Picture books that explore themes of grief and loss

Digital Marketing Manager Lian Hingee shares some of her best picks for picture books that explore themes of grief and loss.

Grief and sadness are complicated feelings for anyone, and it can be difficult to have conversations about loss and bereavement – particularly with children who might be experiencing it for the first time. Sharing a picture book that examines those themes can be a good way to open up a discussion, answer challenging questions or even just allow a younger reader to understand that their feelings are normal.

Here are some of the books I often recommend for talking about these themes with children.

Michael Rosen’s Sad Book by Michael Rosen and Quentin Blake

Michael Rosen’s Sad Book should be at the top of everyone’s list – adult or child. This incredibly powerful picture book, illustrated to perfection by Quentin Blake, chronicles Michael Rosen’s experience of grief after the death of his son from meningitis at the age of 19. It’s not so much a book about death, but – as the title suggests – a book about sadness.

In his matter-of-fact way, Rosen explains that grief isn’t constant. Rather, it ebbs and flows. Sometimes he’s ashamed of it, sometimes it makes him angry. Sometimes he’s sad for no reason, sometimes it can make him do crazy things. By depicting grief in this varied way, the book can help children understand that it comes in different forms and for different reasons – and every way is okay, normal and valid.

The Heart and the Bottle by Oliver Jeffers

A young girl shares her deep and abiding curiosity for the world with her father. When one day her father is gone, the girl locks her heart away in a bottle, thinking to protect it from further harm. But without her heart she no longer finds joy in the things she used to share with her father, and it’s not until many years later that she realises the bottle has become a prison, not a refuge.

Oliver Jeffers allegorical story about loss, The Heart and the Bottle encourages kids to engage with the complicated feelings around loss, instead of avoiding them.

Small Things by Mel Tregonning

Mel Tregonning was a young artist who lost her battle with mental illness in 2014. She left behind a unfinished graphic novel called Small Things about a boy who struggles with with feelings of isolation, anxiety and depression. After Mel’s death, her family approached Shaun Tan, one of Australia’s most respected illustrators, who stepped in to help finish the final pages of the book.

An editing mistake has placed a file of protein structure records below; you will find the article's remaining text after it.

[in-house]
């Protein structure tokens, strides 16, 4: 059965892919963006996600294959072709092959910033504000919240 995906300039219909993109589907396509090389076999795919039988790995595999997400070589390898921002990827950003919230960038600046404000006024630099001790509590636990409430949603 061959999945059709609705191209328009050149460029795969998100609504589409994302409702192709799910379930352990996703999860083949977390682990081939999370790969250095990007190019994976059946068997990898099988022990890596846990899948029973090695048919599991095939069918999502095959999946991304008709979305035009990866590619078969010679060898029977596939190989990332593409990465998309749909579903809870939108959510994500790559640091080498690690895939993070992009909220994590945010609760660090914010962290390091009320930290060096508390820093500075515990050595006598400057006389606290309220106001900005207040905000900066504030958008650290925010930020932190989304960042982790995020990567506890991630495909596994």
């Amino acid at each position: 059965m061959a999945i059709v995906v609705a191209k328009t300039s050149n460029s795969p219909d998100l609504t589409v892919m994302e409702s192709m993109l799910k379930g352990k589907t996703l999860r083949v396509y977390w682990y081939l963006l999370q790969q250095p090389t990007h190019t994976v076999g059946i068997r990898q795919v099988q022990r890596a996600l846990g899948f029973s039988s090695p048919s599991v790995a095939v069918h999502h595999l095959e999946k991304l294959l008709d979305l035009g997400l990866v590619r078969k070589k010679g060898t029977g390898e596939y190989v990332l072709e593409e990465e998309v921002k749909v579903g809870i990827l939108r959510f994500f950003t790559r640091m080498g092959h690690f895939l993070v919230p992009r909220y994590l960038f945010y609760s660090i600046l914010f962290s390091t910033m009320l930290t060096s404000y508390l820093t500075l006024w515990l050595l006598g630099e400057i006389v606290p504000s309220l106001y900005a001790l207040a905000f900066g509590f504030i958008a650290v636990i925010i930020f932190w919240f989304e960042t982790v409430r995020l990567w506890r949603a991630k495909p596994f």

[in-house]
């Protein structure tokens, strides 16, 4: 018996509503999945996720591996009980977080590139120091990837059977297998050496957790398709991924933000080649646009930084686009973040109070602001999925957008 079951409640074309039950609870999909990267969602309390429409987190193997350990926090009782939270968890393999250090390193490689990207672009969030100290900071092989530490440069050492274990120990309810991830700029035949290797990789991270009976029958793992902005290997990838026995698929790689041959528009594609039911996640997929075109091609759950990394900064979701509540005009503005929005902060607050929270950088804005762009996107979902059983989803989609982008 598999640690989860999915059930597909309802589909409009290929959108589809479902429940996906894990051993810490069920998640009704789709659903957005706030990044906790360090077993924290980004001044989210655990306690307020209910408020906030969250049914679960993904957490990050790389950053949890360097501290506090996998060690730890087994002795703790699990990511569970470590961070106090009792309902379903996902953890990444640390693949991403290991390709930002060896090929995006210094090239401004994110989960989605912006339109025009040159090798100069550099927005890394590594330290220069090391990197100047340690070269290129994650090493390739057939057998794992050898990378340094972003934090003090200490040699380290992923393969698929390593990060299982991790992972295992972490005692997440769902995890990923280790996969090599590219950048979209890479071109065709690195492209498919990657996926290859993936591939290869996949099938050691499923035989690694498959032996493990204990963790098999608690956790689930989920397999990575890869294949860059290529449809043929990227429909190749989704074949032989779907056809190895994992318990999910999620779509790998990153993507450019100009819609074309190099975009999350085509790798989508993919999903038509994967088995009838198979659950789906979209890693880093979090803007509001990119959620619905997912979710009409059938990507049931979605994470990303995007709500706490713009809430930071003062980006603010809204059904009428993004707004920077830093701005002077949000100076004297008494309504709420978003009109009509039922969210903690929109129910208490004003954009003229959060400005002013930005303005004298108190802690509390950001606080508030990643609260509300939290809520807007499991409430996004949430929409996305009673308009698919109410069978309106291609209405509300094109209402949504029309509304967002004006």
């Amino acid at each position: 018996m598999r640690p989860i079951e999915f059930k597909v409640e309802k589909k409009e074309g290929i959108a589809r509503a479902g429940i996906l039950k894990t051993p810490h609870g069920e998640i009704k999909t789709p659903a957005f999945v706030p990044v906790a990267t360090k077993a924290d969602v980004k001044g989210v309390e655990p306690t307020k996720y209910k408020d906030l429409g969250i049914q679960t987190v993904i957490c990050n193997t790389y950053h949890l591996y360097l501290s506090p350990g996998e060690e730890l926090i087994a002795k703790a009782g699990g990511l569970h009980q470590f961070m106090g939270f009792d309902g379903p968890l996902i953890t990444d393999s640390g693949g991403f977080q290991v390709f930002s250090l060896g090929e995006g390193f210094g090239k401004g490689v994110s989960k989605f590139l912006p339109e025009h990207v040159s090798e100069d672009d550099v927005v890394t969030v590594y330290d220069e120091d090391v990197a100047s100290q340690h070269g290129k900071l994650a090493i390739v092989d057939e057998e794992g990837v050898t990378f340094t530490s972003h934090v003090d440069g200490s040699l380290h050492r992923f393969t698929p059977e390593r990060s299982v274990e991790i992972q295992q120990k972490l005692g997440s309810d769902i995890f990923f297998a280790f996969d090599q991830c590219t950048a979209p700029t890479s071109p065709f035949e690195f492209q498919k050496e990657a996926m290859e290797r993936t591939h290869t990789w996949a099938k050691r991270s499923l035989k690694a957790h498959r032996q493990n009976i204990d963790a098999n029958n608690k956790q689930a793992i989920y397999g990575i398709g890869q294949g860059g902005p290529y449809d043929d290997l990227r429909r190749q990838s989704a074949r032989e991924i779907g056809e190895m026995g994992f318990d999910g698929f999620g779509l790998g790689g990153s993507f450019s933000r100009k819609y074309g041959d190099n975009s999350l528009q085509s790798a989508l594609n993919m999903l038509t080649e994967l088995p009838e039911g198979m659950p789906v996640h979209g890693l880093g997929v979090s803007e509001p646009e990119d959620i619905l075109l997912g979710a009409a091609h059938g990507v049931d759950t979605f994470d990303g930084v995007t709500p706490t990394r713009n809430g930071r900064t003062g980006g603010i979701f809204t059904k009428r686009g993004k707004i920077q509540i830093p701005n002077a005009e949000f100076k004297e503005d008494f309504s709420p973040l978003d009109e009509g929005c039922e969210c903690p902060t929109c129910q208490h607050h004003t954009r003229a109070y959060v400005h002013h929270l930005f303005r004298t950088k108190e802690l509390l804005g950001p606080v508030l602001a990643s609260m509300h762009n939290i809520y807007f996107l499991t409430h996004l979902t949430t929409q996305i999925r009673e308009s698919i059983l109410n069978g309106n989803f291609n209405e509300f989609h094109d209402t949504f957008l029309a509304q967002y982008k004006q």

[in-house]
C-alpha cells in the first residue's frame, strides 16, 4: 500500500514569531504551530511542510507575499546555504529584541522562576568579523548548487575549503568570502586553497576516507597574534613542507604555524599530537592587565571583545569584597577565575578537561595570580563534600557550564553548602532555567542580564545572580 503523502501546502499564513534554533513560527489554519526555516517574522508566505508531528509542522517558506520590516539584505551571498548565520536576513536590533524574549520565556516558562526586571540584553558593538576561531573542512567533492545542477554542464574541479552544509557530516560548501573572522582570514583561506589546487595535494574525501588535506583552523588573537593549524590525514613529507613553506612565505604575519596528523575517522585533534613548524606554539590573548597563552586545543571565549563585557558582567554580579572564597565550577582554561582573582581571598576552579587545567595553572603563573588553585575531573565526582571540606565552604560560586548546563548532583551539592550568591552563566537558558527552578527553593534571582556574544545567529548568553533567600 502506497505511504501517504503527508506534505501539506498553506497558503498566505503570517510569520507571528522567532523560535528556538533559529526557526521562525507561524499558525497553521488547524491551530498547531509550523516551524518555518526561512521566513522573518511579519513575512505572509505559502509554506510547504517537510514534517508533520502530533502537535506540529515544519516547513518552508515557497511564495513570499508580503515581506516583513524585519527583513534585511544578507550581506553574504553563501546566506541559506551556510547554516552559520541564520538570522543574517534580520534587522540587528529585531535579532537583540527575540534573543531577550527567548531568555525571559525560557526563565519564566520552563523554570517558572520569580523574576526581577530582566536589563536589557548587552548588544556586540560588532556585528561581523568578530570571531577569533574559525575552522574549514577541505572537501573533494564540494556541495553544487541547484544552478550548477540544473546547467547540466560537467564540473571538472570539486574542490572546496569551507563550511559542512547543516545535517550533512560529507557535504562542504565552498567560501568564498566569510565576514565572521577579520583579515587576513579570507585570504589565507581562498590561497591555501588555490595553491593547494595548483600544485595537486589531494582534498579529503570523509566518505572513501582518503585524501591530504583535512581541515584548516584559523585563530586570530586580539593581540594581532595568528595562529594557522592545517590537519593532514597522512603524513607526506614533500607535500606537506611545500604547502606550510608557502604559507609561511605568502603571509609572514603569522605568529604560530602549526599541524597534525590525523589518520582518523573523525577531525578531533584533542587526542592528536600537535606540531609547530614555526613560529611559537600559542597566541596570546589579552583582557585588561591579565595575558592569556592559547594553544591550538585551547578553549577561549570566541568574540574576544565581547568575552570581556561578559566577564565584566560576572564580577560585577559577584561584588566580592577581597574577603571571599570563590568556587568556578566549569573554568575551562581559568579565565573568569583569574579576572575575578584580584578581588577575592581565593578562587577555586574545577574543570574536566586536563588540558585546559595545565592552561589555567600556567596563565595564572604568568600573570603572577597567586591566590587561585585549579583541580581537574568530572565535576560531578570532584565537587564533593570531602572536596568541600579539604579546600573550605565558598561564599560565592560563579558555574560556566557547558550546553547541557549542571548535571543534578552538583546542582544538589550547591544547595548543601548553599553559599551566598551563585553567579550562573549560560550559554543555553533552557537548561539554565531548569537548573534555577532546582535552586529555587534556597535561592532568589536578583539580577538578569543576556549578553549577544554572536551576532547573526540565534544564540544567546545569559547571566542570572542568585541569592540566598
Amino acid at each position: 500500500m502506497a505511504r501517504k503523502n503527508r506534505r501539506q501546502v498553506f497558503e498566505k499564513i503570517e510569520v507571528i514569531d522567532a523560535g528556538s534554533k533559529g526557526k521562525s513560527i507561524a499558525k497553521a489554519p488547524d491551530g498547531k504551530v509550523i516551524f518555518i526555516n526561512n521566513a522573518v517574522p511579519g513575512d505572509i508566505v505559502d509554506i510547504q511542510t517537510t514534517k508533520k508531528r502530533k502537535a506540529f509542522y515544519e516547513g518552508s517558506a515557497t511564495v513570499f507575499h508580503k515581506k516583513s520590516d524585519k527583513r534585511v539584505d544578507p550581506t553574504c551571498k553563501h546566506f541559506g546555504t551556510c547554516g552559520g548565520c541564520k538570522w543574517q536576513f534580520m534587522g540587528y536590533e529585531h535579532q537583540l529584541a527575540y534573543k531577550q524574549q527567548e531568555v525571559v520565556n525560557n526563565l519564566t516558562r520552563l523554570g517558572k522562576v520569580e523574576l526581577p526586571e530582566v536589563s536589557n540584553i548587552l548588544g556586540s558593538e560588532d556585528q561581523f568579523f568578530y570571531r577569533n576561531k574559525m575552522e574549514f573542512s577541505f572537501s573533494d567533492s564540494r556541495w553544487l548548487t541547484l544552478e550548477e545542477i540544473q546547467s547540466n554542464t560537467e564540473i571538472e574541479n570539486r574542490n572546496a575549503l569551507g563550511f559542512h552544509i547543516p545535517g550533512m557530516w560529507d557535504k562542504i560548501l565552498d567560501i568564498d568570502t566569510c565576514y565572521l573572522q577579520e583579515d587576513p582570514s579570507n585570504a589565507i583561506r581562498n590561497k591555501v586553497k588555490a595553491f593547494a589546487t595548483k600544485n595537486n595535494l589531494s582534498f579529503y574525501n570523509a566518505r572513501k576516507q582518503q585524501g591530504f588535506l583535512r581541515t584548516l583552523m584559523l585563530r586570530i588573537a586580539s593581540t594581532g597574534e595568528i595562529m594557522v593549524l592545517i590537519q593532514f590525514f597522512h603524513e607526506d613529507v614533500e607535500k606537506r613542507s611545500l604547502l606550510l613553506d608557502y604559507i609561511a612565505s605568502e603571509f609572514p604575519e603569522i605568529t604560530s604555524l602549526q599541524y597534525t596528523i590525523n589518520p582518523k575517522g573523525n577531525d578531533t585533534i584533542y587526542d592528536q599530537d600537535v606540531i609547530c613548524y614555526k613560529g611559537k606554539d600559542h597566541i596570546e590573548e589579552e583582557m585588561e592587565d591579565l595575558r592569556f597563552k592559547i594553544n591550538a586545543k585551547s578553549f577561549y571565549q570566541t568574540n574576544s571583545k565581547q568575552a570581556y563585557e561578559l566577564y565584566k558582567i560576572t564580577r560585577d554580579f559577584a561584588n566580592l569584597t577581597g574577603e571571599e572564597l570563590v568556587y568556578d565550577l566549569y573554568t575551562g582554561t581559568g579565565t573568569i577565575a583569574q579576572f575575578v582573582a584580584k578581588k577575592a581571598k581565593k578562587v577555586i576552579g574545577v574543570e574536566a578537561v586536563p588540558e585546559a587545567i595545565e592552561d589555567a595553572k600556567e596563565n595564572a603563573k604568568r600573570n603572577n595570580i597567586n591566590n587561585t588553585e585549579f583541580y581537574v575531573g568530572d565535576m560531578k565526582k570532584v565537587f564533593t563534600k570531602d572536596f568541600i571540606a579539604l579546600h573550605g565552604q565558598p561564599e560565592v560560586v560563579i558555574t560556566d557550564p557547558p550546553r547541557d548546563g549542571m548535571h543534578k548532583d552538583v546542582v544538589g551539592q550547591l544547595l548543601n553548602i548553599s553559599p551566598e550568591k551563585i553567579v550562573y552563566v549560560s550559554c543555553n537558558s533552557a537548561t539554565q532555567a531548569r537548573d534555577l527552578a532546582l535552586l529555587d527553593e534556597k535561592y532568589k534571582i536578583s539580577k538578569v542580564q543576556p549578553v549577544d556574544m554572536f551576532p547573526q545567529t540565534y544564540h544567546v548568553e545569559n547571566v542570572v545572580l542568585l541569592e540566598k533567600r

The result is a poignant, wordless, picture book that allows children the space to grieve, but also strongly encourages them to understand that they’re not alone.

Beginnings and Endings with Lifetimes in Between by Bryan Mellonie and Robert Ingpen

Beginnings and Endings with Lifetimes in Between is a classic, and for good reason. First published in 1983, and beautifully illustrated by iconic Australian illustrator Robert Ingpen, it’s on the recommended reading list for almost every organisation dealing with terminal illnesses. Bryan Mellonie explains the cyclical nature of life in an empathetic but straightforward manner: ‘There is a beginning and an ending to everything that is alive. In between is a lifetime.’

If you want to discuss the ‘why’ and ‘how’ with your kids without getting too emotive, Beginnings and Endings with Lifetimes in Between is an excellent place to start.

The Memory Tree by Britta Teckentrup

In The Memory Tree, Fox has come to the end of his long and happy life. After he lies down in the forest and ‘falls asleep, forever’, his friends come together to share their memories of their time together. As they tell their stories a tree grows, growing taller and stronger.

This lovely book encourages children to remember the happy times, and to keep the memory of whoever that have lost alive by celebrating them.

Notable mentions

What happened to Daddy’s Body explains what happens to the body after a person dies. Written by Elke Barber and her son Alex, it’s based on real conversations that Elke had with her children after her husband suffered a heart attack and passed away at the age of 34.

The companion book, Is Daddy Coming Back in a Minute is helpful for explaining a sudden, unexpected death.

Lian Hingee

Cover image for Small Things

Small Things

Mel Tregonning

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